Cronkite signed off 40 years ago; it seems like an eon in news standards

Walter Cronkite – Getty Images

By Jeffrey M. McCall

The Hill

March 7, 2021

It was 40 years ago on March 6 that news anchor Walter Cronkite signed off “The CBS Evening News” for the final time, stating his tag line, “That’s the way it is.” The phrase was more than just a signature ending of his nightly newscast. It was a statement that his newscast was designed to, as he put it, “hold up the mirror — to tell and show the public what has happened.”

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  1. Yes indeed. Allen Dulles’ (CIA director from 1953 to 1961) favourite anchor man. It was Dulles who brokered a deal with Washington Post and CBS News, giving the WaPo total ownership of CBS stations at the time. WTOP, a CBS affiliate hired Walter. Dulles’ contact with CBS was Sig Mickelson, Walter Cronkites’ first mentor at CBS.

    Appearing trustworthy is nothing like being trustworthy.

  2. I remember watching the “CBS Evening News with Walter Cronkite” and “The 20th Century” a documentary series voiced by Walter Cronkite on KVOS 12 Bellingham as a youngster.

    From the second world onward he seemed to cover every major news event in the U.S. and often report from overseas (Vietnam reports on the evening news).

    LBJ knew he couldn’t win an election once Walter Cronkite did an editorial saying that the U.S. should get out of Vietnam).

    He reported on –
    JFK, MLk, RFK shootings.
    The space race and moon landings.
    The middle east conflicts.
    civil unrest, Vietnam protests.
    Political conventions, Watergate.

    Type Walter Cronkite in the search box on You Tube and you’ll find every thing you could possible want to see featuring him.

    Was he trusted by the public? It would seem so…Was he trust worthy? Only those who knew him well would know the answer to that question.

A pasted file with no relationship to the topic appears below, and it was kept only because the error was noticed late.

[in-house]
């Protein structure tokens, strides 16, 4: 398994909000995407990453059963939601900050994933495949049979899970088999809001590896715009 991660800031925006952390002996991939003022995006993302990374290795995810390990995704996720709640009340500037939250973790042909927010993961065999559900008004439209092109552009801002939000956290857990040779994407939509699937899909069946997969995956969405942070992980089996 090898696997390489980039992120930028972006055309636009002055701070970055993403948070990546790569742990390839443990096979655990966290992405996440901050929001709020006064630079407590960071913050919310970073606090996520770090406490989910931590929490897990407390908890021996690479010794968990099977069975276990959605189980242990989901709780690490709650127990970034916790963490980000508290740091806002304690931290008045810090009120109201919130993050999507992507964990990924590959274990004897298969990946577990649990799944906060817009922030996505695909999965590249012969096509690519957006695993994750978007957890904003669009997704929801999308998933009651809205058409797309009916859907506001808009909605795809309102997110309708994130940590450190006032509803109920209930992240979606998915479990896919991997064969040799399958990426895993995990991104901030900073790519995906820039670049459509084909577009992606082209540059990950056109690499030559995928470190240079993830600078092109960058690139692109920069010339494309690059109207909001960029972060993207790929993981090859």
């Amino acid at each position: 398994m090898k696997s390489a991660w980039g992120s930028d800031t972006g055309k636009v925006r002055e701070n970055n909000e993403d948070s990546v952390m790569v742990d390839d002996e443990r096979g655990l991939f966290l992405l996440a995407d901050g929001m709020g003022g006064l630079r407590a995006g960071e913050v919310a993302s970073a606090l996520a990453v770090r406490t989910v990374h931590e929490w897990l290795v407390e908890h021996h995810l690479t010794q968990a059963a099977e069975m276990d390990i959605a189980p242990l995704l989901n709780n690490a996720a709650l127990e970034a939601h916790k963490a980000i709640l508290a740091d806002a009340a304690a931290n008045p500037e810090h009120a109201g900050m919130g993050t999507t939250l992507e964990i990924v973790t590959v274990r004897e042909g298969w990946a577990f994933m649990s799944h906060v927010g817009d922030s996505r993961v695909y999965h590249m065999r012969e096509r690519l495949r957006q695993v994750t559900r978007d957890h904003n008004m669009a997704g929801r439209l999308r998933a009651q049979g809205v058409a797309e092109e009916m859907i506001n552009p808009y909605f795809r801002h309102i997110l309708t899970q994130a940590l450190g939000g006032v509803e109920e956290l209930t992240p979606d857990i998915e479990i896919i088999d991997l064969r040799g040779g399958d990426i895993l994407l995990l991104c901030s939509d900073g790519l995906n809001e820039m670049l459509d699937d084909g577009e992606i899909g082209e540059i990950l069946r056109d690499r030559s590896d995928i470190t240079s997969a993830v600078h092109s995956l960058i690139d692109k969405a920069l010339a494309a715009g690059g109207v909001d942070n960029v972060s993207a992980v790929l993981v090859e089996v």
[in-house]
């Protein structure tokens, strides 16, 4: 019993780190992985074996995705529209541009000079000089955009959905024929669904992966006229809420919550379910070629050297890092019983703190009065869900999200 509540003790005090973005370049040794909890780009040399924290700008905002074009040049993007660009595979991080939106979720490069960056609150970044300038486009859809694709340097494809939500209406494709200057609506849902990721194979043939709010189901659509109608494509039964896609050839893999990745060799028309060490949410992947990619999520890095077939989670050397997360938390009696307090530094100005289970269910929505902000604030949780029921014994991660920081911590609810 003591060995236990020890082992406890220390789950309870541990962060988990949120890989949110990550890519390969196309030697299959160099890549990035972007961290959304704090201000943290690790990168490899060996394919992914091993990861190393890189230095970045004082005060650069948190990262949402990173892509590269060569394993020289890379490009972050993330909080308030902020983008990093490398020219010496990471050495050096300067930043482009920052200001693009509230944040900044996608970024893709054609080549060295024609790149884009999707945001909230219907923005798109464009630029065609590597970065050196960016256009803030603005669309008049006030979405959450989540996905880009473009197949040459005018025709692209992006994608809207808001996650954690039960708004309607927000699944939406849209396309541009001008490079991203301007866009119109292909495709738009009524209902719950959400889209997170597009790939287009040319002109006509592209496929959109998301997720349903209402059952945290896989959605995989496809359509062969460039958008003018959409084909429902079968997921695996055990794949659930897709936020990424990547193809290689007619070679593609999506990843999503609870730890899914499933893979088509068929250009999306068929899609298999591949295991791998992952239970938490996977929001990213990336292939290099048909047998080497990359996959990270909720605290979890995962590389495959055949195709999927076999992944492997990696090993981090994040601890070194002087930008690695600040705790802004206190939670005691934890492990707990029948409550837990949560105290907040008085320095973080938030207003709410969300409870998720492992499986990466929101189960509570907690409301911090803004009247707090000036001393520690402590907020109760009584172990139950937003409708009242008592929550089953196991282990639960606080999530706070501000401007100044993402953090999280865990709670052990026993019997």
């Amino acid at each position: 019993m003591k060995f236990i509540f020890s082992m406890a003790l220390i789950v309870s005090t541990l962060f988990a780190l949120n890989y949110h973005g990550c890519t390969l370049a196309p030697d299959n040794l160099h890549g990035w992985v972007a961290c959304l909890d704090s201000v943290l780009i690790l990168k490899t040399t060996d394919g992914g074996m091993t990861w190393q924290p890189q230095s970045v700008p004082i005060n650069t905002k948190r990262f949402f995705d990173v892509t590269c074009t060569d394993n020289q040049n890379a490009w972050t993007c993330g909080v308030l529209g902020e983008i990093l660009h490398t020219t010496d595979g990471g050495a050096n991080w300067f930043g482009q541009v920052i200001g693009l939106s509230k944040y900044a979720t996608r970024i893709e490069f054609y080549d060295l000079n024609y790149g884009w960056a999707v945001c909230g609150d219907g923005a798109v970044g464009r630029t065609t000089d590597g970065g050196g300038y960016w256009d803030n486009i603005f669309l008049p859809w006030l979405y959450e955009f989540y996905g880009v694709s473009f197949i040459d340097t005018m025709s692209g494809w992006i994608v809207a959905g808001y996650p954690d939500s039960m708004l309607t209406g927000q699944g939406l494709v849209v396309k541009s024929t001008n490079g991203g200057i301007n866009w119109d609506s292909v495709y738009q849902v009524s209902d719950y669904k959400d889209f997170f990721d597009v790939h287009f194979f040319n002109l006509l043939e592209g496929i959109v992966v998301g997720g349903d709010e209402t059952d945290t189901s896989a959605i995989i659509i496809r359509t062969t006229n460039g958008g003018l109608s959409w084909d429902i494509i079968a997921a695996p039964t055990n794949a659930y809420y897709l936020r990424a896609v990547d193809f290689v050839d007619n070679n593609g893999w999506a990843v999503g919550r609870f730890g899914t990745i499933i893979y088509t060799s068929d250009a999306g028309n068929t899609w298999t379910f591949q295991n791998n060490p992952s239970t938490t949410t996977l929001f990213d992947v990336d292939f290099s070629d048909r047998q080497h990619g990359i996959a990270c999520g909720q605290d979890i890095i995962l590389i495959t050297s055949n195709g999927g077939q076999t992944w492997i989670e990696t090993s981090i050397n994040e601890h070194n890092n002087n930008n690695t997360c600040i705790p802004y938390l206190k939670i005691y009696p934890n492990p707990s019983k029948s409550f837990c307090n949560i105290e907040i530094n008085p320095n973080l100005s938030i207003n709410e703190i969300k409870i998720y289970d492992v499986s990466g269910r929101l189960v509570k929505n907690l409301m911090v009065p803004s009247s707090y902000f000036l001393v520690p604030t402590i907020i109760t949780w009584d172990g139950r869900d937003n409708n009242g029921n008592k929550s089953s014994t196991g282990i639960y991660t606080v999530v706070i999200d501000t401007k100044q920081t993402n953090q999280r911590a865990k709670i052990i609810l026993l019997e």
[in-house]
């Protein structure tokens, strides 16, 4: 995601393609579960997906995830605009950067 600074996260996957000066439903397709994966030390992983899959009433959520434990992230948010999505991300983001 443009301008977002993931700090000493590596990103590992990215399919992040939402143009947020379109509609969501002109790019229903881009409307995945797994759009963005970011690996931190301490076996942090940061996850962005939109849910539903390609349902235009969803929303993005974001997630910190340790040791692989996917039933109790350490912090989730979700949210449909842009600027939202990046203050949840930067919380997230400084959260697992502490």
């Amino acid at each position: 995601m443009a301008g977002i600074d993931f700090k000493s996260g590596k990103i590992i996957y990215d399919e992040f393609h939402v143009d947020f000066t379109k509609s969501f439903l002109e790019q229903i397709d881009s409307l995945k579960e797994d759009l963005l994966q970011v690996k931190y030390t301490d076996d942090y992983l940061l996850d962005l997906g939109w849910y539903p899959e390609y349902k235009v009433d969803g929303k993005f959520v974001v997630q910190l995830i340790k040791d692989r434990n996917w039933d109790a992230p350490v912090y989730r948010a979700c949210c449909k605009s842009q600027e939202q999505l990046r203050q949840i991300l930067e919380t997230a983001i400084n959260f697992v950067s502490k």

3. @Peter. Heroe are like wieners. You should never really examine the ingredients lest you be dissappointed at the contents.

    Cronkite lied about the Tet Offensive. A lie does not serve the public and a man capable of lying given such a platform, is a man that can never be trusted.
    Sure, his delivery was great and he served his masters well. It’s a winning formula you see. The same formula used by Chief Medical Officers these day, however, modernized with updated NLP and other findings that have arisen from the Tavistock Institute and those 3 letter experiments done in Montreal back in the 60’s and 70’s. You know. The ones Cronkite never reported on.

    Alas, “plus ça change, plus c’est la même chose”

  4. Should someone choose to dig into any of our lives they would find the flaws common to humanity… Our human nature is wired that way.
    We are all far from perfect . All we can hope for is that there is forgiveness and understanding when a flaw is exposed. Hopefully our positives out weigh the negatives on balance.
    Our imperfections should remind us to not throw stones – Some day someone might throw a stone or two at us.